Les mangeurs d’herbe du nucléaire iranien

MADRID – Après de longues années d’échec des tentatives internationales de coup d’arrêt aux ruses de l’Iran pour développer l’arme nucléaire, la question aujourd’hui n’est plus de savoir si l’Occident pourra empêcher la nucléarisation du pays, mais de savoir si le régime islamique s’effondrera en premier lieu. Malheureusement, si cela ne se produit pas, la seule solution pour stopper l’Iran sera la guerre – et la guerre est une très mauvaise option.   

Il convient d’évoquer le Pakistan lorsque l’on tente d’évaluer si les sanctions qui touchent actuellement l’Iran l’obligeront ou non à abandonner son programme nucléaire. En 1965, le ministre des Affaires étrangères Zulficar Ali Bhutto avait fait cette célèbre déclaration dans laquelle il proclamait que si l’Inde, son ennemi juré, acquérait l’arme nucléaire, son pays serait prêt à « se nourrir d’herbe, voire à se priver » dans le but de développer sa propre bombe atomique. Aujourd’hui, le Pakistan, pays en échec au bord de la désintégration, possède davantage de têtes nucléaires que l’Inde.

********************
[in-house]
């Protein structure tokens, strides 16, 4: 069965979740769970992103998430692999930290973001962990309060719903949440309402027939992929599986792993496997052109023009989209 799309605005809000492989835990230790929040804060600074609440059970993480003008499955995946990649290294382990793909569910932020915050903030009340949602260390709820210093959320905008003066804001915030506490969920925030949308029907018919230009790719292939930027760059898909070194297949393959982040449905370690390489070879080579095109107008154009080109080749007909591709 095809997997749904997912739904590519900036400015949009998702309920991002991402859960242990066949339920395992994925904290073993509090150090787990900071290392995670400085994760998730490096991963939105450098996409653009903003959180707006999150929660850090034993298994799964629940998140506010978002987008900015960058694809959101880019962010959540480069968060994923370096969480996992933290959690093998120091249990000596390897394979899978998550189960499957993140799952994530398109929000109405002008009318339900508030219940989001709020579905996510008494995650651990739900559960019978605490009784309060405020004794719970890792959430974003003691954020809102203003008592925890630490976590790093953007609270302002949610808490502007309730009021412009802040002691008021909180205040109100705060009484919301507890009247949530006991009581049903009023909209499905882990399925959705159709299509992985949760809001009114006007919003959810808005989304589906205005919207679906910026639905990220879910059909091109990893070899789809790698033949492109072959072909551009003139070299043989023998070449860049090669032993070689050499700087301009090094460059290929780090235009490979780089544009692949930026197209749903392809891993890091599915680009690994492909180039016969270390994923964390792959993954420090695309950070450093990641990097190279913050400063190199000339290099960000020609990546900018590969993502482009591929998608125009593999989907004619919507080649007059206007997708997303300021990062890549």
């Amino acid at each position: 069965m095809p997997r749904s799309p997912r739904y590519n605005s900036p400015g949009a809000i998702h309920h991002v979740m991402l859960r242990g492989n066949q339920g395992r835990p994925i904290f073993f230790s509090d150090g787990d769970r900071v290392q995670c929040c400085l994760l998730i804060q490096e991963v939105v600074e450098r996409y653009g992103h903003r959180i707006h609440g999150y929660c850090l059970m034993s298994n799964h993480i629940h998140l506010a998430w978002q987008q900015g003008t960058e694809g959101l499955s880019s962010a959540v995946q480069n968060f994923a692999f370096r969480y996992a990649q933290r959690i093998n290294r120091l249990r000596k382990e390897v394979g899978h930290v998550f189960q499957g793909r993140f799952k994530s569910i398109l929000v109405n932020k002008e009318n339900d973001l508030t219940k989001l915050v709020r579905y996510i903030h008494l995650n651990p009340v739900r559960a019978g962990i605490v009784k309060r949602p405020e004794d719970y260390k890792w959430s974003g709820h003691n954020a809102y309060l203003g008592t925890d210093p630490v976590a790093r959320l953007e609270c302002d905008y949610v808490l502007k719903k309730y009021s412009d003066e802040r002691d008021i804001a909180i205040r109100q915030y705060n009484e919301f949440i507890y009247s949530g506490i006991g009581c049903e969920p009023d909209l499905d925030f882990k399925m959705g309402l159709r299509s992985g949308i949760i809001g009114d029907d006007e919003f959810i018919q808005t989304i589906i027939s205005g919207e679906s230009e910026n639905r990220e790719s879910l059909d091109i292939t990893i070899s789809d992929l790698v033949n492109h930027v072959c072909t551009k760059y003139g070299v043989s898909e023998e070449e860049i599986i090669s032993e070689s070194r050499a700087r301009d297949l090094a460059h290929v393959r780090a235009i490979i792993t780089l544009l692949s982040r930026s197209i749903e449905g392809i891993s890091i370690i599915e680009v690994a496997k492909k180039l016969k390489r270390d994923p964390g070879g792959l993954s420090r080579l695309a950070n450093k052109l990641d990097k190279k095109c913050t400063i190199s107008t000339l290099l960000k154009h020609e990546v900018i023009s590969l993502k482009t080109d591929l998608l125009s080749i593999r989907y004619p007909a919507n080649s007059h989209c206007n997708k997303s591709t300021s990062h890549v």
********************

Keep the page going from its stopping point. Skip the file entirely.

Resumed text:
Le régime théocratique iranien, plongé dans une lutte critique pour sa survie contre celui qu’elle considère comme l’allié impie d’Israël, le « Grand Satan » américain, et contre un monde arabe environnant qui abhorre ses ambitions hégémoniques, n’abandonnera pas facilement son dessein nucléaire. En effet, l’arme nucléaire semble être la seule voie qui s’ouvre au régime sur la route de l’auto-préservation.

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